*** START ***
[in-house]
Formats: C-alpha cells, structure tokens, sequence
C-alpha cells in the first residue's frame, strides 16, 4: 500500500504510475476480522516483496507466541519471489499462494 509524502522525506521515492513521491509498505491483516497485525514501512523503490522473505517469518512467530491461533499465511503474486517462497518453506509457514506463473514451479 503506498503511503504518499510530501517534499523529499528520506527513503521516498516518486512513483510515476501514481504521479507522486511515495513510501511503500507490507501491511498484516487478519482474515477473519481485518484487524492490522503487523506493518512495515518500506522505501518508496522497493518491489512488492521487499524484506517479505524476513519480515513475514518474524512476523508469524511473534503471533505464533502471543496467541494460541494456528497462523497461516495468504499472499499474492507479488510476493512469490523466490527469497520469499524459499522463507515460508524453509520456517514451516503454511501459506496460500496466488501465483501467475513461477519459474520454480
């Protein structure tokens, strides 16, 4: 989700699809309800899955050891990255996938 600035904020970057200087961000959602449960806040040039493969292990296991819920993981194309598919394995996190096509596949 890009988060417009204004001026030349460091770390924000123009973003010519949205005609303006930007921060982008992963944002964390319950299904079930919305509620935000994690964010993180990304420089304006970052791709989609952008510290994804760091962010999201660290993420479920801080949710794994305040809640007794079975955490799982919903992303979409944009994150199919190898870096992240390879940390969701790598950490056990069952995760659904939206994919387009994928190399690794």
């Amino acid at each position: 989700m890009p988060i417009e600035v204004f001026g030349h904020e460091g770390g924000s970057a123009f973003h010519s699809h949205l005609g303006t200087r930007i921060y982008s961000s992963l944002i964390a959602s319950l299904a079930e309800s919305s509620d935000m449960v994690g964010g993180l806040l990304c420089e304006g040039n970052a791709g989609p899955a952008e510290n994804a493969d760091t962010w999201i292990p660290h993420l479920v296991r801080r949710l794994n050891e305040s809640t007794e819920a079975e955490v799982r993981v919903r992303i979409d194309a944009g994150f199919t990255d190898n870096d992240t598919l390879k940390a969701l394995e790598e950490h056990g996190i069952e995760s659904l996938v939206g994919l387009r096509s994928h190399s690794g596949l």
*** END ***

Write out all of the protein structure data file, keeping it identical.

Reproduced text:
[in-house]
Formats: C-alpha cells, structure tokens, sequence
C-alpha cells in the first residue's frame, strides 16, 4: 500500500504510475476480522516483496507466541519471489499462494 509524502522525506521515492513521491509498505491483516497485525514501512523503490522473505517469518512467530491461533499465511503474486517462497518453506509457514506463473514451479 503506498503511503504518499510530501517534499523529499528520506527513503521516498516518486512513483510515476501514481504521479507522486511515495513510501511503500507490507501491511498484516487478519482474515477473519481485518484487524492490522503487523506493518512495515518500506522505501518508496522497493518491489512488492521487499524484506517479505524476513519480515513475514518474524512476523508469524511473534503471533505464533502471543496467541494460541494456528497462523497461516495468504499472499499474492507479488510476493512469490523466490527469497520469499524459499522463507515460508524453509520456517514451516503454511501459506496460500496466488501465483501467475513461477519459474520454480
């Protein structure tokens, strides 16, 4: 989700699809309800899955050891990255996938 600035904020970057200087961000959602449960806040040039493969292990296991819920993981194309598919394995996190096509596949 890009988060417009204004001026030349460091770390924000123009973003010519949205005609303006930007921060982008992963944002964390319950299904079930919305509620935000994690964010993180990304420089304006970052791709989609952008510290994804760091962010999201660290993420479920801080949710794994305040809640007794079975955490799982919903992303979409944009994150199919190898870096992240390879940390969701790598950490056990069952995760659904939206994919387009994928190399690794």
């Amino acid at each position: 989700m890009p988060i417009e600035v204004f001026g030349h904020e460091g770390g924000s970057a123009f973003h010519s699809h949205l005609g303006t200087r930007i921060y982008s961000s992963l944002i964390a959602s319950l299904a079930e309800s919305s509620d935000m449960v994690g964010g993180l806040l990304c420089e304006g040039n970052a791709g989609p899955a952008e510290n994804a493969d760091t962010w999201i292990p660290h993420l479920v296991r801080r949710l794994n050891e305040s809640t007794e819920a079975e955490v799982r993981v919903r992303i979409d194309a944009g994150f199919t990255d190898n870096d992240t598919l390879k940390a969701l394995e790598e950490h056990g996190i069952e995760s659904l996938v939206g994919l387009r096509s994928h190399s690794g596949l």